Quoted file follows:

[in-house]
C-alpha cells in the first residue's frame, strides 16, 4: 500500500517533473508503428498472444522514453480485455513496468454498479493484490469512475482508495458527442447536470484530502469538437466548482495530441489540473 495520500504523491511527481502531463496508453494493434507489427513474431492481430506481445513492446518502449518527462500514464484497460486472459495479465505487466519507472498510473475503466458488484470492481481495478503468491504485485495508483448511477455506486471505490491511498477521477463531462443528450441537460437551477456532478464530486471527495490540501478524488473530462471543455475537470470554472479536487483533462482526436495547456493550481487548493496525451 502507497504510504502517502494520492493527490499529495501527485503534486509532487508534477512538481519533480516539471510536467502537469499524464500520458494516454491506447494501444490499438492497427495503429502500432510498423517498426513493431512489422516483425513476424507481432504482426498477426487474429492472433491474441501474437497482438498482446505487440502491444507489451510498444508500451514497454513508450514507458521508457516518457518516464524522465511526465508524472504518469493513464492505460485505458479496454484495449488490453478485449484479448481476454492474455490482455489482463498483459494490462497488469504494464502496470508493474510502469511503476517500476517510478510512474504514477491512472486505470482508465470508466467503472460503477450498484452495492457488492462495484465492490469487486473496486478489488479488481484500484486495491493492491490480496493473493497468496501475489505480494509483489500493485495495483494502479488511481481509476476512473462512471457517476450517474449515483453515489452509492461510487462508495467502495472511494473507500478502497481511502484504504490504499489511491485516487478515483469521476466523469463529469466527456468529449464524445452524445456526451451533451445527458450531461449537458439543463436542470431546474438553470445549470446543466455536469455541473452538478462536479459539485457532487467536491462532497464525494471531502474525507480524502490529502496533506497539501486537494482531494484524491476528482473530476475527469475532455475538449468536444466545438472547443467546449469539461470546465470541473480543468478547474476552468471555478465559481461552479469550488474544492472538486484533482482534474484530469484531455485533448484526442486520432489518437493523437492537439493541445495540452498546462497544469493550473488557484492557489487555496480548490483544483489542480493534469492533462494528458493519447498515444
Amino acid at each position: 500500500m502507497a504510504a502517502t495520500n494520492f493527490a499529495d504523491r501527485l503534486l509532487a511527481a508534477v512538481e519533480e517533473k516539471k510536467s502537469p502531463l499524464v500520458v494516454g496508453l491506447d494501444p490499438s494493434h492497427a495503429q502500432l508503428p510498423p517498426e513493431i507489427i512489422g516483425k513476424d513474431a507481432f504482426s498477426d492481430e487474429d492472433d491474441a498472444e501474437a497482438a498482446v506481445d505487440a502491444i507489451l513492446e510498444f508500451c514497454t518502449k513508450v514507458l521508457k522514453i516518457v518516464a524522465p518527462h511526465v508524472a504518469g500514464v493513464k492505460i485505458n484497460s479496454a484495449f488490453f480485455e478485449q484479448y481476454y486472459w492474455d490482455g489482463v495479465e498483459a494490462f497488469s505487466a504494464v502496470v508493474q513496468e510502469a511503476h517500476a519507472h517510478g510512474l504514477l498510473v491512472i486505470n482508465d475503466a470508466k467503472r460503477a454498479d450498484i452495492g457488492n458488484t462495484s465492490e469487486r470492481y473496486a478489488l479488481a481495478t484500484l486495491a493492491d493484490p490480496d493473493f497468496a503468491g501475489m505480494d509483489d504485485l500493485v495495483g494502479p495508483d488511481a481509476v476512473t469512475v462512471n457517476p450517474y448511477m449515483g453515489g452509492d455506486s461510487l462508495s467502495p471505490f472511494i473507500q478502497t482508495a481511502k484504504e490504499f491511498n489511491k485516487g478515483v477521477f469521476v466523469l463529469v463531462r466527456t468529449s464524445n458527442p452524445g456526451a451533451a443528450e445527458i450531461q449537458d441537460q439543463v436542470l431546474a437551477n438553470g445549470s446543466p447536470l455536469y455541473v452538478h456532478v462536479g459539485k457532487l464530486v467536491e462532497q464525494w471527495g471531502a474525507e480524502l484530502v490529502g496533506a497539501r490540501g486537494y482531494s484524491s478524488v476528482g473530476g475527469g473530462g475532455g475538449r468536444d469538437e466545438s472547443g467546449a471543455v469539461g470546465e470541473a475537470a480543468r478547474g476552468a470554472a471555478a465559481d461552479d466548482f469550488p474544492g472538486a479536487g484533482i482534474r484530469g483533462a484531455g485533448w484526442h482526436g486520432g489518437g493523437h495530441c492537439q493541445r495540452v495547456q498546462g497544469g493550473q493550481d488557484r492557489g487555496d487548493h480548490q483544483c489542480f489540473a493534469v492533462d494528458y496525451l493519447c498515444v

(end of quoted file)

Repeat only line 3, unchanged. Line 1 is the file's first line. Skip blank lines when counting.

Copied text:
Amino acid at each position: 500500500m502507497a504510504a502517502t495520500n494520492f493527490a499529495d504523491r501527485l503534486l509532487a511527481a508534477v512538481e519533480e517533473k516539471k510536467s502537469p502531463l499524464v500520458v494516454g496508453l491506447d494501444p490499438s494493434h492497427a495503429q502500432l508503428p510498423p517498426e513493431i507489427i512489422g516483425k513476424d513474431a507481432f504482426s498477426d492481430e487474429d492472433d491474441a498472444e501474437a497482438a498482446v506481445d505487440a502491444i507489451l513492446e510498444f508500451c514497454t518502449k513508450v514507458l521508457k522514453i516518457v518516464a524522465p518527462h511526465v508524472a504518469g500514464v493513464k492505460i485505458n484497460s479496454a484495449f488490453f480485455e478485449q484479448y481476454y486472459w492474455d490482455g489482463v495479465e498483459a494490462f497488469s505487466a504494464v502496470v508493474q513496468e510502469a511503476h517500476a519507472h517510478g510512474l504514477l498510473v491512472i486505470n482508465d475503466a470508466k467503472r460503477a454498479d450498484i452495492g457488492n458488484t462495484s465492490e469487486r470492481y473496486a478489488l479488481a481495478t484500484l486495491a493492491d493484490p490480496d493473493f497468496a503468491g501475489m505480494d509483489d504485485l500493485v495495483g494502479p495508483d488511481a481509476v476512473t469512475v462512471n457517476p450517474y448511477m449515483g453515489g452509492d455506486s461510487l462508495s467502495p471505490f472511494i473507500q478502497t482508495a481511502k484504504e490504499f491511498n489511491k485516487g478515483v477521477f469521476v466523469l463529469v463531462r466527456t468529449s464524445n458527442p452524445g456526451a451533451a443528450e445527458i450531461q449537458d441537460q439543463v436542470l431546474a437551477n438553470g445549470s446543466p447536470l455536469y455541473v452538478h456532478v462536479g459539485k457532487l464530486v467536491e462532497q464525494w471527495g471531502a474525507e480524502l484530502v490529502g496533506a497539501r490540501g486537494y482531494s484524491s478524488v476528482g473530476g475527469g473530462g475532455g475538449r468536444d469538437e466545438s472547443g467546449a471543455v469539461g470546465e470541473a475537470a480543468r478547474g476552468a470554472a471555478a465559481d461552479d466548482f469550488p474544492g472538486a479536487g484533482i482534474r484530469g483533462a484531455g485533448w484526442h482526436g486520432g489518437g493523437h495530441c492537439q493541445r495540452v495547456q498546462g497544469g493550473q493550481d488557484r492557489g487555496d487548493h480548490q483544483c489542480f489540473a493534469v492533462d494528458y496525451l493519447c498515444v